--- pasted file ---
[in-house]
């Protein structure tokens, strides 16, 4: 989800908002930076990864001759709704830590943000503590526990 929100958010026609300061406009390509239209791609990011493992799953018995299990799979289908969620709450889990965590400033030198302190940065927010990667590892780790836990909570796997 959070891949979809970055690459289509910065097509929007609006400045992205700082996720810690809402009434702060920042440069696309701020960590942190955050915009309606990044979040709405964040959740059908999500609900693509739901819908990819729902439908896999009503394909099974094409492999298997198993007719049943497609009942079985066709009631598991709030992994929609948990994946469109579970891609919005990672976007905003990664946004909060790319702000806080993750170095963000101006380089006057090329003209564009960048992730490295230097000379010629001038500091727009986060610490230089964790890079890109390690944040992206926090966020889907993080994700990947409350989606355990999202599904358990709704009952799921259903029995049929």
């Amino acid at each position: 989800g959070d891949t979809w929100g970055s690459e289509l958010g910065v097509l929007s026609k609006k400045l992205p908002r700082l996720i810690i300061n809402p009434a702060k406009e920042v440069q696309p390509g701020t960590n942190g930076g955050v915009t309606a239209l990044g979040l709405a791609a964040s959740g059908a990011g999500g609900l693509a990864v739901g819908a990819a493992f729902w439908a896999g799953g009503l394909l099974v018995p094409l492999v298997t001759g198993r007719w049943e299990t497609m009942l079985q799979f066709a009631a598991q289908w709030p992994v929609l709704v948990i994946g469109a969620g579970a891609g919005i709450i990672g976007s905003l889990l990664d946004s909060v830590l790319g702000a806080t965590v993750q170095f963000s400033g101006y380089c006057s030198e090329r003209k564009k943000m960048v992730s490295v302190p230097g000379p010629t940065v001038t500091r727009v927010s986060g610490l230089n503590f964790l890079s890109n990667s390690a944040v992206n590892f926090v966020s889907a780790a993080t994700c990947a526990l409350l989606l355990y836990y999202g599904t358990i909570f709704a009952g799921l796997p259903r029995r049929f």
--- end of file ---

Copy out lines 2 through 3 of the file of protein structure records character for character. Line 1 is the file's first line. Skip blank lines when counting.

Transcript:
């Protein structure tokens, strides 16, 4: 989800908002930076990864001759709704830590943000503590526990 929100958010026609300061406009390509239209791609990011493992799953018995299990799979289908969620709450889990965590400033030198302190940065927010990667590892780790836990909570796997 959070891949979809970055690459289509910065097509929007609006400045992205700082996720810690809402009434702060920042440069696309701020960590942190955050915009309606990044979040709405964040959740059908999500609900693509739901819908990819729902439908896999009503394909099974094409492999298997198993007719049943497609009942079985066709009631598991709030992994929609948990994946469109579970891609919005990672976007905003990664946004909060790319702000806080993750170095963000101006380089006057090329003209564009960048992730490295230097000379010629001038500091727009986060610490230089964790890079890109390690944040992206926090966020889907993080994700990947409350989606355990999202599904358990709704009952799921259903029995049929």
């Amino acid at each position: 989800g959070d891949t979809w929100g970055s690459e289509l958010g910065v097509l929007s026609k609006k400045l992205p908002r700082l996720i810690i300061n809402p009434a702060k406009e920042v440069q696309p390509g701020t960590n942190g930076g955050v915009t309606a239209l990044g979040l709405a791609a964040s959740g059908a990011g999500g609900l693509a990864v739901g819908a990819a493992f729902w439908a896999g799953g009503l394909l099974v018995p094409l492999v298997t001759g198993r007719w049943e299990t497609m009942l079985q799979f066709a009631a598991q289908w709030p992994v929609l709704v948990i994946g469109a969620g579970a891609g919005i709450i990672g976007s905003l889990l990664d946004s909060v830590l790319g702000a806080t965590v993750q170095f963000s400033g101006y380089c006057s030198e090329r003209k564009k943000m960048v992730s490295v302190p230097g000379p010629t940065v001038t500091r727009v927010s986060g610490l230089n503590f964790l890079s890109n990667s390690a944040v992206n590892f926090v966020s889907a780790a993080t994700c990947a526990l409350l989606l355990y836990y999202g599904t358990i909570f709704a009952g799921l796997p259903r029995r049929f």